The entity also pays discretionary annual bonuses to sales employees based on annual sales targets, overall profitability and individual performance. Taking into account IFRS 15 91, the entity does not recognise an asset for the bonuses paid because they are not incremental to obtaining a contract.
The bonus amounts are discretionary and are based on other factors, including the overall profitability of the entity and the individuals’ performance therefore they are not directly attributable to identifiable contracts.
The legal fees and travel costs would have been incurred whether the bid was won or not, therefore those costs are recognised as expenses when incurred (IFRS 15 93), unless they are within the scope of another Standard, in which case the relevant provisions of that standard apply.
– Costs to fulfil a contract
Costs incurred to fulfil a contract with a customer are recognised as an asset only if all the following criteria are met:
- The costs relate directly to a contract or to an anticipated contract that the entity can specifically identify;
- The costs generate or enhance resources of the entity that will be used in satisfying performance obligations in the future; and
- The costs are expected to be recovered.
An asset recognised with regard to the above cost shall be amortised on a systematic basis that is consistent with the pattern of transfer of the goods or services to which the asset relates.
Examples of the type of costs that may be incurred to fulfil a contract:
Allocation of overheads that relate directly to the contract
Cost that are explicitly chargeable to the customer under the contract
Other costs that are incurred only because an entity entered into the contract
An entity shall present the performance of a contract in the statement of financial position as a contract asset or contract liability, depending on the relationship between the entity’s performance and the customer’s payment. Any unconditional rights to consideration shall be presented separately as a receivable.
Where a customer has paid an amount of consideration prior to the entity transferring the related good or service to the customer, a contract liability will be presented in the statement of financial position.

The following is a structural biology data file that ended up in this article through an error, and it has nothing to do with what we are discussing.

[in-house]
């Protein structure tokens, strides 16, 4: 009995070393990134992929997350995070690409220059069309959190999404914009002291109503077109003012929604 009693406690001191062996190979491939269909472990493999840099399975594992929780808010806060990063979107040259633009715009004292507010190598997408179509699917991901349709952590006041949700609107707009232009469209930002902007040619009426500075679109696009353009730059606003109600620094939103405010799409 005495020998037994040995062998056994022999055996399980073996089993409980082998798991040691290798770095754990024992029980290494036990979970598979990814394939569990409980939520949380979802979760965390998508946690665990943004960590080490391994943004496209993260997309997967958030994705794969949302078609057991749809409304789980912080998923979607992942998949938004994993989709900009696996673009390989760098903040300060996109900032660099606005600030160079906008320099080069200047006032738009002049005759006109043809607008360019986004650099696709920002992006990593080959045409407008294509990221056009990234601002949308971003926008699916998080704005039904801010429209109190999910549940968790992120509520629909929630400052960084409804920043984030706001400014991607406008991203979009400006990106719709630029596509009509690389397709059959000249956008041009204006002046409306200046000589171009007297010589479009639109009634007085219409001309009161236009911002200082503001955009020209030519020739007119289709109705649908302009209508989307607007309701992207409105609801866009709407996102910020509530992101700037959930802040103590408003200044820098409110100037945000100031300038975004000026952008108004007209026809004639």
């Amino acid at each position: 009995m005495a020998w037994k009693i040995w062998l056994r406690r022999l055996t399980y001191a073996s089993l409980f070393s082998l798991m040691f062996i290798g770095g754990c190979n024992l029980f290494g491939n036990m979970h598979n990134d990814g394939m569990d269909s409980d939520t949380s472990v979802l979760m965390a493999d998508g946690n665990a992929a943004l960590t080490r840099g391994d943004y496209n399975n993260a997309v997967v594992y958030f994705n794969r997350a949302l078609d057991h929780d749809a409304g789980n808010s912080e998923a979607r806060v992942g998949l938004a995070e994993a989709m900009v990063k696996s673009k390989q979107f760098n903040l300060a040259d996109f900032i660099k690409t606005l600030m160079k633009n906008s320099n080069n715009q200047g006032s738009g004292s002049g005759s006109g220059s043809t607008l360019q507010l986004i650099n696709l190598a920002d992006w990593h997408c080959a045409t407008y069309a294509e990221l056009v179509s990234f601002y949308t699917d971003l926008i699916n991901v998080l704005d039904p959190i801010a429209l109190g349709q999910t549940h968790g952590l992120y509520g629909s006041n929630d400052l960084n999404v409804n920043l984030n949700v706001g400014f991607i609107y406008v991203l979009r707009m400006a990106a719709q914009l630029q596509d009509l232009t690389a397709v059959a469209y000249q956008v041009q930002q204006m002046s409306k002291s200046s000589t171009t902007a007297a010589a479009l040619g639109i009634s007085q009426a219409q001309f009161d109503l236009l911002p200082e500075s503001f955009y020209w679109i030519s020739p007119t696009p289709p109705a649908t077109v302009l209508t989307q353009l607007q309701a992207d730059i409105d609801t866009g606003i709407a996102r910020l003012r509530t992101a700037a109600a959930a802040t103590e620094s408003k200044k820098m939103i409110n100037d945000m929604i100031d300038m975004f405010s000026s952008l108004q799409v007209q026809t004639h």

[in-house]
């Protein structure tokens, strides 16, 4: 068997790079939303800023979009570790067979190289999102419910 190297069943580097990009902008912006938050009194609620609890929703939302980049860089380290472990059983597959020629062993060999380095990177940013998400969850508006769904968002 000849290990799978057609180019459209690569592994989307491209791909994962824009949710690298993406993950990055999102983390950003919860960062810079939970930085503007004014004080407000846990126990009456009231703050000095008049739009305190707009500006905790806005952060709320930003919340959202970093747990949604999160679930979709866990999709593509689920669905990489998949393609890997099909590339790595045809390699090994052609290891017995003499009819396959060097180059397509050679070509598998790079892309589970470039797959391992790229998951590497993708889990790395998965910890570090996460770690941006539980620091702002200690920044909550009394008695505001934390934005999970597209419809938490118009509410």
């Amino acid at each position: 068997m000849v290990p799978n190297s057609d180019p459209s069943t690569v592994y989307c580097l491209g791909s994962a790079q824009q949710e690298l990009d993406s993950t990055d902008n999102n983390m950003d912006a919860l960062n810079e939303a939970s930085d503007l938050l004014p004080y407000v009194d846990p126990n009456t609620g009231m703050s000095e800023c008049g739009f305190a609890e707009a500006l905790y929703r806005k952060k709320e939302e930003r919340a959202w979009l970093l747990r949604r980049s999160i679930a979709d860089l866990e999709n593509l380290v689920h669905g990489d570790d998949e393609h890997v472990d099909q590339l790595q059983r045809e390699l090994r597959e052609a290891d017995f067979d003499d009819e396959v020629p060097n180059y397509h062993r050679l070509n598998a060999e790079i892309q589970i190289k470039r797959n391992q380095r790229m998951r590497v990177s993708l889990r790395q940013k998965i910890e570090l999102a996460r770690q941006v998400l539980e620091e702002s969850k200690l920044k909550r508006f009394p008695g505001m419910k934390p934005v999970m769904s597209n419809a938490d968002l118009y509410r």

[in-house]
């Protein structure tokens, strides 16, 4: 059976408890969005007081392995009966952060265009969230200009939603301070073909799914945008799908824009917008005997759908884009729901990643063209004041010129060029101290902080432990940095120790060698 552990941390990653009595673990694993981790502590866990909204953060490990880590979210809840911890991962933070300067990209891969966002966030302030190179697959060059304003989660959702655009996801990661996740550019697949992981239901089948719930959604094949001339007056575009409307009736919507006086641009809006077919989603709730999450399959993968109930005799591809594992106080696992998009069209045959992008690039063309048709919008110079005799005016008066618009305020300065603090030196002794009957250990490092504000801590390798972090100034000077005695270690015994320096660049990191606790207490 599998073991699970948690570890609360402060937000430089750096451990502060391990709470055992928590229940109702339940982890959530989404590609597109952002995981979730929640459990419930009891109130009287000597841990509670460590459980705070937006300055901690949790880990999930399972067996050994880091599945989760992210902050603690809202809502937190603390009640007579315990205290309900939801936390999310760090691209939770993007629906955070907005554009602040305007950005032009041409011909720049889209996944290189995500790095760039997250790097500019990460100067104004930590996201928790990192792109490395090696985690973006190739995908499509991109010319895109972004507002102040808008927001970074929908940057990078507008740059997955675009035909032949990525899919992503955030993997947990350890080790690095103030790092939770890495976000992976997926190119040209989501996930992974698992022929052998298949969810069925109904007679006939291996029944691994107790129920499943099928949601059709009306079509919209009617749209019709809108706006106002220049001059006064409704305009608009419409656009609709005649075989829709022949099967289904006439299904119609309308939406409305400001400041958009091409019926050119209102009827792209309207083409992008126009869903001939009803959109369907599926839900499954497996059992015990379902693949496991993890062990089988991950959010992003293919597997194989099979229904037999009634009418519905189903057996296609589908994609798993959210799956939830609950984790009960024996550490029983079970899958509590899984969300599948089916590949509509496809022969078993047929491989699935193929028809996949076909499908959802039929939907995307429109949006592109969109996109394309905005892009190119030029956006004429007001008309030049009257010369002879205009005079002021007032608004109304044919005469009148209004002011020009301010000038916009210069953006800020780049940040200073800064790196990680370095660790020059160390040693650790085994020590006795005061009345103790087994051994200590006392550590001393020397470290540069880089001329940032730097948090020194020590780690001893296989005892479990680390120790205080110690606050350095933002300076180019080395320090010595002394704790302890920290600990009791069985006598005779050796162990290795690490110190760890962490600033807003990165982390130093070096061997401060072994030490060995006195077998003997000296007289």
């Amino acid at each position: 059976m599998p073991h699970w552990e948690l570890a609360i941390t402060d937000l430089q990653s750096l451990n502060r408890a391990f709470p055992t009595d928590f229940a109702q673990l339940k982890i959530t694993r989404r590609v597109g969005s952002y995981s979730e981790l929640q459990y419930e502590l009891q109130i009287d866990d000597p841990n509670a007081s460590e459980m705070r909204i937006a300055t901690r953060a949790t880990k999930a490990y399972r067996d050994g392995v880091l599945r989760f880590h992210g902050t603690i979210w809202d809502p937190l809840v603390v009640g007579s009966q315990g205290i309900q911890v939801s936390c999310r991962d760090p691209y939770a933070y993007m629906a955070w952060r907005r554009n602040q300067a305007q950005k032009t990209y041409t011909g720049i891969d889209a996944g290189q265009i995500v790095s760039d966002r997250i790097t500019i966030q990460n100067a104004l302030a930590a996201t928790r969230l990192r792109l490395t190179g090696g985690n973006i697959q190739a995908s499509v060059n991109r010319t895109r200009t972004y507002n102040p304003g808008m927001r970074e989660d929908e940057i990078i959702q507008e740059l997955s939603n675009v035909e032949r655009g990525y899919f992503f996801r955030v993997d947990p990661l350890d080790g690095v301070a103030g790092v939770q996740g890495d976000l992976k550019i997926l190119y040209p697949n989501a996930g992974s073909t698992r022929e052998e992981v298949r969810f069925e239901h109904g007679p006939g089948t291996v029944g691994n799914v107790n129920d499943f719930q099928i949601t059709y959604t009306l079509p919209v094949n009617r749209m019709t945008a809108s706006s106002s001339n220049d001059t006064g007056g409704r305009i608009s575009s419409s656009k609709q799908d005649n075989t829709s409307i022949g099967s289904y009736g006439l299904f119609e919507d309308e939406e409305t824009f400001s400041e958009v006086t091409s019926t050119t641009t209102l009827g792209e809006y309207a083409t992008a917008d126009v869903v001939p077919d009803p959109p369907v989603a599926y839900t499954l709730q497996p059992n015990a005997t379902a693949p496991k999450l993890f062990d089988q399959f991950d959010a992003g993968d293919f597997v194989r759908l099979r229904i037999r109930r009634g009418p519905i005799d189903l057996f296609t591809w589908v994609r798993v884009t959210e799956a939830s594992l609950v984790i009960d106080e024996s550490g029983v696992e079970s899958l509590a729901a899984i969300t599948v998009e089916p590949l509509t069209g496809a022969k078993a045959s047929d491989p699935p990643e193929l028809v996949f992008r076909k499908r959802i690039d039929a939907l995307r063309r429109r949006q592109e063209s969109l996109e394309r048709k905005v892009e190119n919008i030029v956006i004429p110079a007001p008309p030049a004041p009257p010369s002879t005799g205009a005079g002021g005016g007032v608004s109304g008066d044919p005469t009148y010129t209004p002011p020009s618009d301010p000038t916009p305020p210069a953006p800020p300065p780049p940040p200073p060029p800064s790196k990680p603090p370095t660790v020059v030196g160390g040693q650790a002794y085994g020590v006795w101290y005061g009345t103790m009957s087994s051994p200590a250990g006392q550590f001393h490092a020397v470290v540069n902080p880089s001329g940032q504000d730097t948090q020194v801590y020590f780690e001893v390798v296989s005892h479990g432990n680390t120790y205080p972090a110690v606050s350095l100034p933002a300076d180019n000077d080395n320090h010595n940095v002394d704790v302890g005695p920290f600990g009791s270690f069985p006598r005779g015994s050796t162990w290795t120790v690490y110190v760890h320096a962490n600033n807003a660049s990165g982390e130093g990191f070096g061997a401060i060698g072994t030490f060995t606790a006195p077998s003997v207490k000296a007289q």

Where the customer has not yet paid the related consideration for the transfer of a good or service, a contract asset (right to consideration is conditional on something other than the passage of time) or receivable (right to consideration is unconditional except for the passage of time) is presented in the statement of financial position. Contract assets and receivables together with any impairment shall be accounted for in accordance with IFRS 9 Financial Instruments. The difference between the initial recognition of a receivable and the amount of revenue should be presented as an expense.
Sufficient information to enable users of financial statements to understand the nature, amount, timing and uncertainty of revenue and cash flows arising from contract with customers shall be disclosed. To achieve this, an entity shall disclose the qualitative and quantitative information about all of the following:
Revenue recognised from contracts with customers, including
- The disaggregation of revenue into appropriate categories
- For contract balances
- The opening and closing balances of receivables, contract assets and contract liabilities
- Revenue recognised in the reporting period that was included in the contract liabilities opening balance
- Revenue recognised in the reporting period from performance obligations satisfied in previous periods
- For performance obligations, a description of
- When the company typically satisfies its performance obligations
- The significant payment terms
- The nature of the goods or services that the entity has promised to transfer
- Obligations for returns, refunds and other similar obligations
- Types of warranties and related obligations
- The amount of the transaction price that is allocated to the remaining performance obligations in a contract
The significant judgements, and changes in judgements, made in applying this standard to those contracts, in particular
- The timing of satisfaction of performance obligations
- The transaction price and the amounts allocated to performance obligations
Any assets recognised from the costs to obtain or fulfil a contract with a customer, including
- A description of the judgements made in determining the amount of the costs and the amortisation method used for each reporting period
- The closing balances of the assets
- The amount of amortisation and any impairment losses recognised in the reporting period
See also: The IFRS Foundation